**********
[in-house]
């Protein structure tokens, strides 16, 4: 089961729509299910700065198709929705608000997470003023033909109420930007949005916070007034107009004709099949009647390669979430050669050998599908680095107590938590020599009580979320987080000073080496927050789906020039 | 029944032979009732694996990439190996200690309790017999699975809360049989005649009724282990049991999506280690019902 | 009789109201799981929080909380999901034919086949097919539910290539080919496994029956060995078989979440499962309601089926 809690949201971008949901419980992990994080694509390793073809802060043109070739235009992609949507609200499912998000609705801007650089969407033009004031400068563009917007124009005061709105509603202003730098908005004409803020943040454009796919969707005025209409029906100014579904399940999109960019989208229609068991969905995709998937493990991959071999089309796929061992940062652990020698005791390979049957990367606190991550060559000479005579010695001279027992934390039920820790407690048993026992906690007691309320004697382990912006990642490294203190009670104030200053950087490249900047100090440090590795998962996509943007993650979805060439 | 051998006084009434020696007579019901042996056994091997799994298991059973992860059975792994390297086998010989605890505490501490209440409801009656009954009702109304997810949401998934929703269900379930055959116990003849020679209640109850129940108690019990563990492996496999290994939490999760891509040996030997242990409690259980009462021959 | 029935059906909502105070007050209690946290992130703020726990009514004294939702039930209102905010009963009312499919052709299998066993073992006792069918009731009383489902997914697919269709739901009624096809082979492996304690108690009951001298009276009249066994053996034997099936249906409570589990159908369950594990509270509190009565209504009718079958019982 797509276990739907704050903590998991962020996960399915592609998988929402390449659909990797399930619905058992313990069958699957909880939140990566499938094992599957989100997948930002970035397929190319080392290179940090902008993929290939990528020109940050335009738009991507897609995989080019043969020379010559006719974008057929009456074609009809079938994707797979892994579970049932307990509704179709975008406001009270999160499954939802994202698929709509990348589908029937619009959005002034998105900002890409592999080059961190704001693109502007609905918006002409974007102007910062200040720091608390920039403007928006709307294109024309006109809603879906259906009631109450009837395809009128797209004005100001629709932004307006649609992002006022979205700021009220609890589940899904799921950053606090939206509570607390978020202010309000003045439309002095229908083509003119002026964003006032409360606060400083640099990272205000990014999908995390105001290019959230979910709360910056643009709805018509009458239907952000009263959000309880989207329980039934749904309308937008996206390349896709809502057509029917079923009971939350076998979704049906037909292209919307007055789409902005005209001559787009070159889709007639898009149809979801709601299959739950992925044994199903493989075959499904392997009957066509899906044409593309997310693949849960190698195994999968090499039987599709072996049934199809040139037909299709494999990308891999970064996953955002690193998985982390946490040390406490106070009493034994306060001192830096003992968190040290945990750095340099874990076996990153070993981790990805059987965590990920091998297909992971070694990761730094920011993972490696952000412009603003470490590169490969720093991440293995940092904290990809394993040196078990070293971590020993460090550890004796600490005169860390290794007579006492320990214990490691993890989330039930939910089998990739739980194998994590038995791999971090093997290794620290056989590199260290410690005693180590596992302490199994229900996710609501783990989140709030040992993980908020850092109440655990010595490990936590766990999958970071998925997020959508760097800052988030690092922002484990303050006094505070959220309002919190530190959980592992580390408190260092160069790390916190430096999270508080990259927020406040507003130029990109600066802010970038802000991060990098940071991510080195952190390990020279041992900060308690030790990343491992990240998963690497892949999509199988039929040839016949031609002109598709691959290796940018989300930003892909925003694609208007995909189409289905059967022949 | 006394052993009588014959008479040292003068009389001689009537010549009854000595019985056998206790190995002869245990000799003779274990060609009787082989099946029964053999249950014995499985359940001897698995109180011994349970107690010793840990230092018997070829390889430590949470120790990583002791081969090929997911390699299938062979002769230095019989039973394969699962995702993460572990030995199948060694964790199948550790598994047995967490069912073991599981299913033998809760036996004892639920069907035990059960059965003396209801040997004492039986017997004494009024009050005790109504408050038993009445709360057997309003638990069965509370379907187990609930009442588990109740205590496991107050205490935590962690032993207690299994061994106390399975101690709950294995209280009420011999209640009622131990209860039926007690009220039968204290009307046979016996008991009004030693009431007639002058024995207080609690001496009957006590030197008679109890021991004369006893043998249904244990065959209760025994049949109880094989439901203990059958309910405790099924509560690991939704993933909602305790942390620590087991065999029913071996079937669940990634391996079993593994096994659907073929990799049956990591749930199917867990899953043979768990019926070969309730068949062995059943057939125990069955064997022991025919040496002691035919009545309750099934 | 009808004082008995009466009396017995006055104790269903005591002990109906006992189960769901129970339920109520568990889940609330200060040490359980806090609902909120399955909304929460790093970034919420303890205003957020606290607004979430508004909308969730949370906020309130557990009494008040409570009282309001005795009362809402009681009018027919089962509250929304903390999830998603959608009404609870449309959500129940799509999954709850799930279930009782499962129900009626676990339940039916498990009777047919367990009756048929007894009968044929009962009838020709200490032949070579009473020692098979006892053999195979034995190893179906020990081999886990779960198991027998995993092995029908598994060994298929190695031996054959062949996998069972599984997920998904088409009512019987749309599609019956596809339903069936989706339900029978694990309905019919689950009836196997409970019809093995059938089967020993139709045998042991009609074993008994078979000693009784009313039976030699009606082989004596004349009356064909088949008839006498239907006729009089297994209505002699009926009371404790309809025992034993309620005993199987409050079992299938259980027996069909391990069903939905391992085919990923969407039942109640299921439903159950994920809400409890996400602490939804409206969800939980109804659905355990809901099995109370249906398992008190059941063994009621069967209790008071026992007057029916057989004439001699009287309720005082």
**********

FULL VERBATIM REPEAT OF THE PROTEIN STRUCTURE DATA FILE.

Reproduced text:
[in-house]
């Protein structure tokens, strides 16, 4: 089961729509299910700065198709929705608000997470003023033909109420930007949005916070007034107009004709099949009647390669979430050669050998599908680095107590938590020599009580979320987080000073080496927050789906020039 | 029944032979009732694996990439190996200690309790017999699975809360049989005649009724282990049991999506280690019902 | 009789109201799981929080909380999901034919086949097919539910290539080919496994029956060995078989979440499962309601089926 809690949201971008949901419980992990994080694509390793073809802060043109070739235009992609949507609200499912998000609705801007650089969407033009004031400068563009917007124009005061709105509603202003730098908005004409803020943040454009796919969707005025209409029906100014579904399940999109960019989208229609068991969905995709998937493990991959071999089309796929061992940062652990020698005791390979049957990367606190991550060559000479005579010695001279027992934390039920820790407690048993026992906690007691309320004697382990912006990642490294203190009670104030200053950087490249900047100090440090590795998962996509943007993650979805060439 | 051998006084009434020696007579019901042996056994091997799994298991059973992860059975792994390297086998010989605890505490501490209440409801009656009954009702109304997810949401998934929703269900379930055959116990003849020679209640109850129940108690019990563990492996496999290994939490999760891509040996030997242990409690259980009462021959 | 029935059906909502105070007050209690946290992130703020726990009514004294939702039930209102905010009963009312499919052709299998066993073992006792069918009731009383489902997914697919269709739901009624096809082979492996304690108690009951001298009276009249066994053996034997099936249906409570589990159908369950594990509270509190009565209504009718079958019982 797509276990739907704050903590998991962020996960399915592609998988929402390449659909990797399930619905058992313990069958699957909880939140990566499938094992599957989100997948930002970035397929190319080392290179940090902008993929290939990528020109940050335009738009991507897609995989080019043969020379010559006719974008057929009456074609009809079938994707797979892994579970049932307990509704179709975008406001009270999160499954939802994202698929709509990348589908029937619009959005002034998105900002890409592999080059961190704001693109502007609905918006002409974007102007910062200040720091608390920039403007928006709307294109024309006109809603879906259906009631109450009837395809009128797209004005100001629709932004307006649609992002006022979205700021009220609890589940899904799921950053606090939206509570607390978020202010309000003045439309002095229908083509003119002026964003006032409360606060400083640099990272205000990014999908995390105001290019959230979910709360910056643009709805018509009458239907952000009263959000309880989207329980039934749904309308937008996206390349896709809502057509029917079923009971939350076998979704049906037909292209919307007055789409902005005209001559787009070159889709007639898009149809979801709601299959739950992925044994199903493989075959499904392997009957066509899906044409593309997310693949849960190698195994999968090499039987599709072996049934199809040139037909299709494999990308891999970064996953955002690193998985982390946490040390406490106070009493034994306060001192830096003992968190040290945990750095340099874990076996990153070993981790990805059987965590990920091998297909992971070694990761730094920011993972490696952000412009603003470490590169490969720093991440293995940092904290990809394993040196078990070293971590020993460090550890004796600490005169860390290794007579006492320990214990490691993890989330039930939910089998990739739980194998994590038995791999971090093997290794620290056989590199260290410690005693180590596992302490199994229900996710609501783990989140709030040992993980908020850092109440655990010595490990936590766990999958970071998925997020959508760097800052988030690092922002484990303050006094505070959220309002919190530190959980592992580390408190260092160069790390916190430096999270508080990259927020406040507003130029990109600066802010970038802000991060990098940071991510080195952190390990020279041992900060308690030790990343491992990240998963690497892949999509199988039929040839016949031609002109598709691959290796940018989300930003892909925003694609208007995909189409289905059967022949 | 006394052993009588014959008479040292003068009389001689009537010549009854000595019985056998206790190995002869245990000799003779274990060609009787082989099946029964053999249950014995499985359940001897698995109180011994349970107690010793840990230092018997070829390889430590949470120790990583002791081969090929997911390699299938062979002769230095019989039973394969699962995702993460572990030995199948060694964790199948550790598994047995967490069912073991599981299913033998809760036996004892639920069907035990059960059965003396209801040997004492039986017997004494009024009050005790109504408050038993009445709360057997309003638990069965509370379907187990609930009442588990109740205590496991107050205490935590962690032993207690299994061994106390399975101690709950294995209280009420011999209640009622131990209860039926007690009220039968204290009307046979016996008991009004030693009431007639002058024995207080609690001496009957006590030197008679109890021991004369006893043998249904244990065959209760025994049949109880094989439901203990059958309910405790099924509560690991939704993933909602305790942390620590087991065999029913071996079937669940990634391996079993593994096994659907073929990799049956990591749930199917867990899953043979768990019926070969309730068949062995059943057939125990069955064997022991025919040496002691035919009545309750099934 | 009808004082008995009466009396017995006055104790269903005591002990109906006992189960769901129970339920109520568990889940609330200060040490359980806090609902909120399955909304929460790093970034919420303890205003957020606290607004979430508004909308969730949370906020309130557990009494008040409570009282309001005795009362809402009681009018027919089962509250929304903390999830998603959608009404609870449309959500129940799509999954709850799930279930009782499962129900009626676990339940039916498990009777047919367990009756048929007894009968044929009962009838020709200490032949070579009473020692098979006892053999195979034995190893179906020990081999886990779960198991027998995993092995029908598994060994298929190695031996054959062949996998069972599984997920998904088409009512019987749309599609019956596809339903069936989706339900029978694990309905019919689950009836196997409970019809093995059938089967020993139709045998042991009609074993008994078979000693009784009313039976030699009606082989004596004349009356064909088949008839006498239907006729009089297994209505002699009926009371404790309809025992034993309620005993199987409050079992299938259980027996069909391990069903939905391992085919990923969407039942109640299921439903159950994920809400409890996400602490939804409206969800939980109804659905355990809901099995109370249906398992008190059941063994009621069967209790008071026992007057029916057989004439001699009287309720005082």